Many philosophers think that mental states can be reduced to physical states. It seems to me however that properties such as sadness and happiness are adjectives that apply to a person's mental states. It doesn't make any sense to say "this is happy brain tissue" does it?

That reasoning is suspicious, as you can see when you use it in another domain. You might say a certain ice sculpture really isn't just a bunch of H2O molecules, because the sculpture is beautiful; and surely the molecules aren't beautiful. That would be bad reasoning. We know the sculpture just is the molecules (what else could it be?), so we simply have to get used to the idea that a bunch of molecules can be beautiful. Likewise, we might have to get used to the idea that brain tissue is happy, if the reductionist view of mental states is generally well supported by arguments. Admittedly, that sort of talk sounded odd to me too when I first encountered the idea that the mind is the brain, but I can't say it sounds terribly odd any more.

I may want to go to the kitchen because there is some food there and I want to eat. (Suppose that.) One of these desires is a "fundamental" desire (I want to eat) and the other one is merely "derivative". Are there better words usually used to express this difference between two kinds of desires? Do you think that most desires are, as I called them, "derivative" and that there is only a small set of "fundamental" desires (like the desires to be alive, healthy, free, without pain, and loved)?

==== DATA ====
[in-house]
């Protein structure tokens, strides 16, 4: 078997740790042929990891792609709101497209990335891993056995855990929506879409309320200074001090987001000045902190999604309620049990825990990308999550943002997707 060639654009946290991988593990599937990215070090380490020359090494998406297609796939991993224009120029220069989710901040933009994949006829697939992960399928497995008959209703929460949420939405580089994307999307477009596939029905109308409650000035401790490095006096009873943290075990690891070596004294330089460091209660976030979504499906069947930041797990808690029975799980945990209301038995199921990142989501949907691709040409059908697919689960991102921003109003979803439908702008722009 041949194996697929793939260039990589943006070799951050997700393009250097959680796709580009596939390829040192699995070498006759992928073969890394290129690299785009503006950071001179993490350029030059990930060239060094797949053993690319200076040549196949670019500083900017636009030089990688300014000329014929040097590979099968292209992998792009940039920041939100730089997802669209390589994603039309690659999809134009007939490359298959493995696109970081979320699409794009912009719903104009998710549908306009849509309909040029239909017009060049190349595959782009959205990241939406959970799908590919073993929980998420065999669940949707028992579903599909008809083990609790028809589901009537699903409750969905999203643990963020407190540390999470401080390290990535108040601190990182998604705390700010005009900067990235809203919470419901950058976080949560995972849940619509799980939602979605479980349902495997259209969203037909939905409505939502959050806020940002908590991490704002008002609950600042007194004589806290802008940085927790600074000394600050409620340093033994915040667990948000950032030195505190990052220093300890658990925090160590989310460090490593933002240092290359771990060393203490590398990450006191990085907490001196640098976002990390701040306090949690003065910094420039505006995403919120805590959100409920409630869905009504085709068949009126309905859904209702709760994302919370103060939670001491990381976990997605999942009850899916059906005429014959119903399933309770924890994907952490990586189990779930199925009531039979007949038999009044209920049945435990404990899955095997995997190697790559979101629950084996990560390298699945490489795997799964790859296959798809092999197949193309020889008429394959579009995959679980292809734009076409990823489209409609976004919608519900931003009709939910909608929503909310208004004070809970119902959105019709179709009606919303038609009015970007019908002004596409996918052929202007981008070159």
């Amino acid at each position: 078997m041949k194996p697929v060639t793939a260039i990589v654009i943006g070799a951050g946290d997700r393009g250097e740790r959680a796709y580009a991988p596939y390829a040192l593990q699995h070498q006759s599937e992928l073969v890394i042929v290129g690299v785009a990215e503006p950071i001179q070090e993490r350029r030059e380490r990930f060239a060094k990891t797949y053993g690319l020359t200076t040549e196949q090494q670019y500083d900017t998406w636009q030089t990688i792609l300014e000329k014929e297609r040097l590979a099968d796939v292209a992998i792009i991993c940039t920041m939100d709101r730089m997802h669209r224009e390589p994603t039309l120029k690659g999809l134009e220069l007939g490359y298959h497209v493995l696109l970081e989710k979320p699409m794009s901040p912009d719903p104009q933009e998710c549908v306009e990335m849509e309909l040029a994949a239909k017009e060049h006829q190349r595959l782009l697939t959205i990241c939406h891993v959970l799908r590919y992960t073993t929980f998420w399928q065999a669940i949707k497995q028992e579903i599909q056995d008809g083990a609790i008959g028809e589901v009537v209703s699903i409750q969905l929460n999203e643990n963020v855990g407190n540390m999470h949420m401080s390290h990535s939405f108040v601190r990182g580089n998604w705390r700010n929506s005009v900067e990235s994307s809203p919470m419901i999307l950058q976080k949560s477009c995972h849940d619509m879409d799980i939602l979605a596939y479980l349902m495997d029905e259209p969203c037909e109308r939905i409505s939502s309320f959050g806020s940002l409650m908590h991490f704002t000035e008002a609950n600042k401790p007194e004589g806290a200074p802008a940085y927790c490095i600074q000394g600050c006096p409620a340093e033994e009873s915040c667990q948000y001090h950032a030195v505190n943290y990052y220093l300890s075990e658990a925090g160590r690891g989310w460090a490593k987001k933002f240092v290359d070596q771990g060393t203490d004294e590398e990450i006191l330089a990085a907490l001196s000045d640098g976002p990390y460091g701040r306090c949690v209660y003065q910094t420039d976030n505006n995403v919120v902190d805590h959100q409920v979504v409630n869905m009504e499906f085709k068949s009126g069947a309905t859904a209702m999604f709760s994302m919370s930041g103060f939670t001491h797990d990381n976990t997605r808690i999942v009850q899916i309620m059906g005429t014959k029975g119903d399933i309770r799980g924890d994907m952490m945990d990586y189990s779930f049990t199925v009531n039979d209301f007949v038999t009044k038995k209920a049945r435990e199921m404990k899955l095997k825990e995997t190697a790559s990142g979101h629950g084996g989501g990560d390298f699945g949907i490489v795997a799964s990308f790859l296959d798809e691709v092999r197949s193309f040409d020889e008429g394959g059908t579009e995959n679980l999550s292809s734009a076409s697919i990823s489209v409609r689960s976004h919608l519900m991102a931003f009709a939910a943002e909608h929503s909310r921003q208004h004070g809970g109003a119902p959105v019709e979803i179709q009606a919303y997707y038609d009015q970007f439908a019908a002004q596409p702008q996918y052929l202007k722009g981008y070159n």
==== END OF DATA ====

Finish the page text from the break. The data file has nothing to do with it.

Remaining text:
If I have a sudden hankering to eat raspberries, it strikes me that I might want not want to eat them as a means to any end. I just want to eat some raspberries. So it's not derivative in any causal sense--it's not that I want this because it's a means of getting something else, and it's not obviously a result of some other desire. But our various desires might fall into natural classes. Wanting raspberries perhaps falls into the same class as wanting chocolate, and into a different class from wanting to get together with a friend. Wanting to eat some rasperries is an "instance" (that's the word I'd use) of some general type--it's an aesthetic desire, rather than a desire for interaction. If all humans have a set of fundamental desires like this, I think the list of them is quite long, and a lot of our specific desires fall into many categories, or resist categorization.